Job Search and Interviewing

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Creating a Professional Presence

Writing Your Résumé



Although Brian is currently team captain of his university soccer team, he has no plans to pursue professional sports as a career. Instead, he plans eventually to earn an MBA and start his own business. In the meantime, he’d like a job in either sales or consulting in order to build his business experience and take advantage of his extroverted personality. He has written a résumé that incorporates all the typical advice. He lists his work experience chronologically, focuses on accomplishments, lists honors and awards, and identifies his skills. But with little business experience, he wonders how he can catch the attention and interest of the innovative sales organizations where he wants to work. Below are some questions on Brian’s mind. How would you recommend he answer them?

Should I include an objective statement?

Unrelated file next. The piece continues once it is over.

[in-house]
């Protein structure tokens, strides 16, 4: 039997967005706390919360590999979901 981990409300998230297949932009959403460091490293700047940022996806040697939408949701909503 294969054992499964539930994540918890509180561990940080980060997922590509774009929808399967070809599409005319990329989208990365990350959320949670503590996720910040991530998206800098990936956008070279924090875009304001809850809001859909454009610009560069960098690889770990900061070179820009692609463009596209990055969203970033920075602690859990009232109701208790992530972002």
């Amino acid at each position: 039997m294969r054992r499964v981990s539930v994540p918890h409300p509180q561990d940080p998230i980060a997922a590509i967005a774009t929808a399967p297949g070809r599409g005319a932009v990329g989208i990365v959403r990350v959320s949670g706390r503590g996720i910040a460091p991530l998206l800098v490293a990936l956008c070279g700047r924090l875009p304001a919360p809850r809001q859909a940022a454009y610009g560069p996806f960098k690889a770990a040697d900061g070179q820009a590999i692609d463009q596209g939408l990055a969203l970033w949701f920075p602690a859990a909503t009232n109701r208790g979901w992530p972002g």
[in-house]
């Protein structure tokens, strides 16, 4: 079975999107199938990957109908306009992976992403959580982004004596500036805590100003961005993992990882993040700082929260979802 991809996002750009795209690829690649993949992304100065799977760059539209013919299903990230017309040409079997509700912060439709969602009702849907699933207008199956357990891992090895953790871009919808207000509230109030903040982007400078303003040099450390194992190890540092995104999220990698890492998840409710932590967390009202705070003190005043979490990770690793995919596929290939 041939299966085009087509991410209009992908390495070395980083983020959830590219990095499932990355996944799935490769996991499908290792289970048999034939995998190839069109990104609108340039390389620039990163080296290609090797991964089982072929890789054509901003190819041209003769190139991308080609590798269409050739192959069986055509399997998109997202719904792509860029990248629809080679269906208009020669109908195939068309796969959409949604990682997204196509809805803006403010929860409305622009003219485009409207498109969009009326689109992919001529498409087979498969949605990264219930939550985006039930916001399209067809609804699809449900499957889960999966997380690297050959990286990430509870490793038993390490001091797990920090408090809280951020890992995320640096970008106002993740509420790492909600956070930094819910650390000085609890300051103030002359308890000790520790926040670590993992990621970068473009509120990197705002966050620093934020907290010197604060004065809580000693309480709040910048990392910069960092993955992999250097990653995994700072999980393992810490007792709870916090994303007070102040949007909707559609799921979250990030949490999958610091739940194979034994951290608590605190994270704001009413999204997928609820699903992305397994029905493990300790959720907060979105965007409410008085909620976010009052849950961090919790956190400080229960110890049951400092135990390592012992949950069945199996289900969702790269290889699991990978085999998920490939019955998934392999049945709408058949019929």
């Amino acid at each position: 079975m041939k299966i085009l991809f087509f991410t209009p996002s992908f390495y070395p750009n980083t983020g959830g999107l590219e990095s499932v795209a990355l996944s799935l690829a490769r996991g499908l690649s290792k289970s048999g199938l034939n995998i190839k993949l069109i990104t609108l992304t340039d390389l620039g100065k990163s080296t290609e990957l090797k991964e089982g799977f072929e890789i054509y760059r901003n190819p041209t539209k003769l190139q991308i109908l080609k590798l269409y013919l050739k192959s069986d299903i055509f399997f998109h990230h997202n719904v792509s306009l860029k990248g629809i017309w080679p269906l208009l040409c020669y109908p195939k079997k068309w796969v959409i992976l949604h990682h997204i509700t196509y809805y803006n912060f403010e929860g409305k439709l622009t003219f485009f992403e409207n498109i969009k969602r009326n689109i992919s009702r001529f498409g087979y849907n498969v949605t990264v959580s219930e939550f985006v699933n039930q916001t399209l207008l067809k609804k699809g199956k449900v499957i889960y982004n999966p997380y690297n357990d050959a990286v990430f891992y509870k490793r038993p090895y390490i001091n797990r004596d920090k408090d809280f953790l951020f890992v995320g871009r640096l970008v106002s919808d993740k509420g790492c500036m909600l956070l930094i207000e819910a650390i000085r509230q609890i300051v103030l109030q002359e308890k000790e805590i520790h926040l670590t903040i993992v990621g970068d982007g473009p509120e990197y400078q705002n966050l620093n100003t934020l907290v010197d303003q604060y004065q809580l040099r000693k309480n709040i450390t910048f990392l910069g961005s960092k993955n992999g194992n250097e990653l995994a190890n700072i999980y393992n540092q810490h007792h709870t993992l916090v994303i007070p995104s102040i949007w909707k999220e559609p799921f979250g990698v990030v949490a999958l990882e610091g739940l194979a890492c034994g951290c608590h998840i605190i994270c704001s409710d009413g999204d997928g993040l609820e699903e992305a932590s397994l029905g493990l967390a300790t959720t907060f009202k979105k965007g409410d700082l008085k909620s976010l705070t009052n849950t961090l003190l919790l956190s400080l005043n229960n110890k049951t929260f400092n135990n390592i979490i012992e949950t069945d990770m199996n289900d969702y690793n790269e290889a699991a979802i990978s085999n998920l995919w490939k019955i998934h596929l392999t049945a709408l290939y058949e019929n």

How can I take advantage of my soccer experience?

Does everything have to be in bullets? Is there any way for me to show my personality?

Consult the Experts

Business communication scholars routinely perform research to assess what works best in résumés. This article will help you make wise decisions about what to include in your résumé: Diaz, C. S. (2013). Updating best practices: Applying on-screen reading strategies to résumé writing. Business and Professional Communication Quarterly, 76(4), 427–445. And this article will help you avoid making a mistake that will jeopardize your chances at an interview: Martin-Lacroux, C., & Lacroux, A. (2016). Do employers forgive applicants’ bad spelling in résumés?. Business and Professional Communication Quarterly, 80(3), 321–335.